By Ethan Davies
The Augar Review, a report commissioned by Theresa May into Higher Education funding, has recommended tuition fees be cut to £7,500 per year, but to lower the income threshold when graduates re-pay their student debt.
The report also recommends an extension to the debt ‘write-off’ period, from 30 to 40 years. This could mean graduates would have to repay their university debt until nearing retirement in their sixties.
Whilst tuition fees would be cut to £7,500, this rate would only be frozen until the 2023-24 academic year – after this, tuition fees would rise with inflation.
Currently, graduates begin to repay their student loans when they earn £25,725, and can do so for up to 30 years, when their debt is written off. The new report would lower the threshold to £23,000 and extend the re-payment period to 40 years.
Another key recommendation of the report is the re-introduction of maintenance grants, which were scrapped under David Cameron’s government in 2016.
Although the report was commissioned by Theresa May, it will be up to her successor to decide on the future of the proposals, as any tuition fee changes must be passed in Parliament.
In a statement President and Vice-Chancellor of the University of Manchester, Professor Dame Nancy Rothwell, said: “
“The Augar Review of Post-18 Education and Funding in England makes some important and potentially far-reaching recommendations.
“Some of these are welcome, such as support for further education and the recommendation to reintroduce the maintenance grant for disadvantaged students.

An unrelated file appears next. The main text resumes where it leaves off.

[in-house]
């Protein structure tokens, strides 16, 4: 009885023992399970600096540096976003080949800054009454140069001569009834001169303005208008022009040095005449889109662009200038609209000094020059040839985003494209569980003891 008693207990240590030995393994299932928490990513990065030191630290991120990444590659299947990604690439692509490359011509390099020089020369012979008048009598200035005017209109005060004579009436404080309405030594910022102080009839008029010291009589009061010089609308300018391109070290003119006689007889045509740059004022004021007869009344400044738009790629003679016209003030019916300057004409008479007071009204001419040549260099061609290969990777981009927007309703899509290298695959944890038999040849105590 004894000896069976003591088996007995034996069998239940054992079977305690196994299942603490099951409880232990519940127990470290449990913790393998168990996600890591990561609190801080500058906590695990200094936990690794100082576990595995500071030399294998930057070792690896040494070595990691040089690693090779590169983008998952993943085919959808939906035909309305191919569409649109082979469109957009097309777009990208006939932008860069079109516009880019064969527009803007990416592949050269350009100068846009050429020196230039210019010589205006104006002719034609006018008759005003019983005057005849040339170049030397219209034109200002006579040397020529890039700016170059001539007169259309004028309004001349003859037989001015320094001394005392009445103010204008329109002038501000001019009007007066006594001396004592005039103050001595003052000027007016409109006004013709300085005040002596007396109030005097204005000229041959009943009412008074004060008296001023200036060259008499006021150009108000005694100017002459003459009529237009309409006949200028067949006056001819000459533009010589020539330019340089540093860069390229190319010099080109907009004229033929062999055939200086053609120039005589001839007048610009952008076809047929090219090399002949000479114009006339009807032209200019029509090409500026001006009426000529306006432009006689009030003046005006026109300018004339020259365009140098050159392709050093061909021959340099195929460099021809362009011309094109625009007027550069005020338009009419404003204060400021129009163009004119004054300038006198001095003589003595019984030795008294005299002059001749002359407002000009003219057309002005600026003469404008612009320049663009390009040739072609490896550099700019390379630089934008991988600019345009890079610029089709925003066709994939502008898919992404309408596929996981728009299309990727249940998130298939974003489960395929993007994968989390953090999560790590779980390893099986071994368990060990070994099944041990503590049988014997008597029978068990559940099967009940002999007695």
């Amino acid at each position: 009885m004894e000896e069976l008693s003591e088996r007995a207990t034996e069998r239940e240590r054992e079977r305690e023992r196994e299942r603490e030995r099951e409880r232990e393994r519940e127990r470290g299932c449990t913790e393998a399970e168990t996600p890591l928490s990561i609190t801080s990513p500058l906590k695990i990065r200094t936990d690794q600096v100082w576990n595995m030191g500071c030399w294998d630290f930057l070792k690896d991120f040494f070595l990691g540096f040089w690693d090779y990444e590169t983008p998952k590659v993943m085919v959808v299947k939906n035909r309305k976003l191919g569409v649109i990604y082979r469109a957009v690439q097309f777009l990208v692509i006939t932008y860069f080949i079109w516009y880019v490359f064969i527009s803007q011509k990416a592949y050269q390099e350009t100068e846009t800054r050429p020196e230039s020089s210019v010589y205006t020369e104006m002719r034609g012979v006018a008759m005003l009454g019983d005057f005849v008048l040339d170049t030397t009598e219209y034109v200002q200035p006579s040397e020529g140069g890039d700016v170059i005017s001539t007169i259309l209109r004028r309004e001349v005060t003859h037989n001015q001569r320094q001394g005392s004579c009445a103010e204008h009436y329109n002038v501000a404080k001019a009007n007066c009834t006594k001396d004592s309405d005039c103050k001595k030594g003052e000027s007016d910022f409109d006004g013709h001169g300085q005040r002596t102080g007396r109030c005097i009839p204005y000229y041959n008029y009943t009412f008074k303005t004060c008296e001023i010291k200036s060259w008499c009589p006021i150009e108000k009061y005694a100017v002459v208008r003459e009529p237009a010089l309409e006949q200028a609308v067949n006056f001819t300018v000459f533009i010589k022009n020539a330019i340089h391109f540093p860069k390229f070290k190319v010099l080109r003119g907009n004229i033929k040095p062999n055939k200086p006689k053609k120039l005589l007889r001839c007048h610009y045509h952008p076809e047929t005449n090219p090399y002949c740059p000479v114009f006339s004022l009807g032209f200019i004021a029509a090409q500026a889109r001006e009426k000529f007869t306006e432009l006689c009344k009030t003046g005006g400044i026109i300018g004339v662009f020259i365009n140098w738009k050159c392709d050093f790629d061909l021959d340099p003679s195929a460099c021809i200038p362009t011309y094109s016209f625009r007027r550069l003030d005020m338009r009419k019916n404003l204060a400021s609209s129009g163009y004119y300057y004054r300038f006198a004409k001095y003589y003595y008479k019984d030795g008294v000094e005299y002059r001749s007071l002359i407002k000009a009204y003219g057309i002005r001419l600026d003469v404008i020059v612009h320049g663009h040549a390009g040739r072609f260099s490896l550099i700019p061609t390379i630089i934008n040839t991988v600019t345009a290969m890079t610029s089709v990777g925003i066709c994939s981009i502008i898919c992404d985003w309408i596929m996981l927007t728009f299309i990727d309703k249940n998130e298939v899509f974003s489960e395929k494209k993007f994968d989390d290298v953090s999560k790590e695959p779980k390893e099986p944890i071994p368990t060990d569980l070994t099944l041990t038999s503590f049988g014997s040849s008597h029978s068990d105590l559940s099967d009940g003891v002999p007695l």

“It recommends reducing the cap on undergraduate UK/EU fees to £7,500 (vs the current cap of £9,250) but states that the major gap in funding this would create must be made up by additional Government funding. Failure to create these funds in full would have a significant negative impact on all our students, but especially for those from low income households.
“We were also disappointed to see a proposed freeze on the fees cap until 2023/24. This would have a detrimental effect on universities’ ability to deliver and improve an excellent service for our students in the face of rising costs. The impact of the Review will not be known until it is clarified whether any cut in fee cap will be fully matched by direct Government funding, so this creates some ongoing uncertainties. We will continue to participate in ongoing discussions on this important issue.”
Fatima Abid, General Secretary of the Students’ Union, said: “While the headlines might look good, it’s the details that matter and at the moment it looks like students might be worse off because of these recommendations.
“A cut in tuition fee is meaningless if it means less resources and support for students from the University, and poorer students paying back more money over a longer period. But I welcome the idea about bringing back the maintenance grant but like many of the reports good ideas it doesn’t go far enough.”
Kashmala Carys, a Molecular Biology with IE student, said: “I do think it is a good idea, or at least a better situation than we have currently. In a government bound by Brexit, it’s nice to know that haven’t forgotten about other important matters which resonate with younger members of the population.
“This is important because we will one day be in their shoes running the country and deserve a right to know enough about the world and thus access to education. This will ultimately help to improve society for the better in the future.”
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